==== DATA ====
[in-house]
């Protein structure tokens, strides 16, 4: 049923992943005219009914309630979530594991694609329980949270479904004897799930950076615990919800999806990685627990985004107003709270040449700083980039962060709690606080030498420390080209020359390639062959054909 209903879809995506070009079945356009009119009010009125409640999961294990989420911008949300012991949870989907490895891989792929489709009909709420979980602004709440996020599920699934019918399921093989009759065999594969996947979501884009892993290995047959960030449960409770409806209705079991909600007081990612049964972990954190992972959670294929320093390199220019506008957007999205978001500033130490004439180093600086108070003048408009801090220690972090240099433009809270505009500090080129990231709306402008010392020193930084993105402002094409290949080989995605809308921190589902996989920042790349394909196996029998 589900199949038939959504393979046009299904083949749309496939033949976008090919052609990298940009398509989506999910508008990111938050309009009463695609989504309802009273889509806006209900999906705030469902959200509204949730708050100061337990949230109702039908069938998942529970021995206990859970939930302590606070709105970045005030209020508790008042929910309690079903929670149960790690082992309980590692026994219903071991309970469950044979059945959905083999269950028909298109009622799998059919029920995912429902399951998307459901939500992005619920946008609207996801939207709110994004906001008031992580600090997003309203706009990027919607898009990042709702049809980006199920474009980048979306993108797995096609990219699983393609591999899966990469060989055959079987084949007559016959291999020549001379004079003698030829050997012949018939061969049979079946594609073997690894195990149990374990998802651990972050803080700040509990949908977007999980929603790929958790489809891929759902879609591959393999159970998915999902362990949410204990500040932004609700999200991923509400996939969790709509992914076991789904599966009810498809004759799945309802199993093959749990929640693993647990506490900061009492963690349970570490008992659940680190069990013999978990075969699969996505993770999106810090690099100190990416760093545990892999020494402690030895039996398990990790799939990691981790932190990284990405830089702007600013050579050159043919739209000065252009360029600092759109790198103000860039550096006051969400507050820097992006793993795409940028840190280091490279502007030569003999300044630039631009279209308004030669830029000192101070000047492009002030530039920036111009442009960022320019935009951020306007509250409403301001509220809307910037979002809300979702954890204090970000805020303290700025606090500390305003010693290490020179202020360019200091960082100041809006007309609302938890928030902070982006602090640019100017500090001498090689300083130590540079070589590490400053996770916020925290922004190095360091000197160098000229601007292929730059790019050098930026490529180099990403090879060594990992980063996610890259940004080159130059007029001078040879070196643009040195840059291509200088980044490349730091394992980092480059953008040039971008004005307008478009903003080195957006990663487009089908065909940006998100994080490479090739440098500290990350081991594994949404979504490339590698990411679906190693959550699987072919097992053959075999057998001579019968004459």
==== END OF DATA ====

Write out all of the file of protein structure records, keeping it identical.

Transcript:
[in-house]
């Protein structure tokens, strides 16, 4: 049923992943005219009914309630979530594991694609329980949270479904004897799930950076615990919800999806990685627990985004107003709270040449700083980039962060709690606080030498420390080209020359390639062959054909 209903879809995506070009079945356009009119009010009125409640999961294990989420911008949300012991949870989907490895891989792929489709009909709420979980602004709440996020599920699934019918399921093989009759065999594969996947979501884009892993290995047959960030449960409770409806209705079991909600007081990612049964972990954190992972959670294929320093390199220019506008957007999205978001500033130490004439180093600086108070003048408009801090220690972090240099433009809270505009500090080129990231709306402008010392020193930084993105402002094409290949080989995605809308921190589902996989920042790349394909196996029998 589900199949038939959504393979046009299904083949749309496939033949976008090919052609990298940009398509989506999910508008990111938050309009009463695609989504309802009273889509806006209900999906705030469902959200509204949730708050100061337990949230109702039908069938998942529970021995206990859970939930302590606070709105970045005030209020508790008042929910309690079903929670149960790690082992309980590692026994219903071991309970469950044979059945959905083999269950028909298109009622799998059919029920995912429902399951998307459901939500992005619920946008609207996801939207709110994004906001008031992580600090997003309203706009990027919607898009990042709702049809980006199920474009980048979306993108797995096609990219699983393609591999899966990469060989055959079987084949007559016959291999020549001379004079003698030829050997012949018939061969049979079946594609073997690894195990149990374990998802651990972050803080700040509990949908977007999980929603790929958790489809891929759902879609591959393999159970998915999902362990949410204990500040932004609700999200991923509400996939969790709509992914076991789904599966009810498809004759799945309802199993093959749990929640693993647990506490900061009492963690349970570490008992659940680190069990013999978990075969699969996505993770999106810090690099100190990416760093545990892999020494402690030895039996398990990790799939990691981790932190990284990405830089702007600013050579050159043919739209000065252009360029600092759109790198103000860039550096006051969400507050820097992006793993795409940028840190280091490279502007030569003999300044630039631009279209308004030669830029000192101070000047492009002030530039920036111009442009960022320019935009951020306007509250409403301001509220809307910037979002809300979702954890204090970000805020303290700025606090500390305003010693290490020179202020360019200091960082100041809006007309609302938890928030902070982006602090640019100017500090001498090689300083130590540079070589590490400053996770916020925290922004190095360091000197160098000229601007292929730059790019050098930026490529180099990403090879060594990992980063996610890259940004080159130059007029001078040879070196643009040195840059291509200088980044490349730091394992980092480059953008040039971008004005307008478009903003080195957006990663487009089908065909940006998100994080490479090739440098500290990350081991594994949404979504490339590698990411679906190693959550699987072919097992053959075999057998001579019968004459």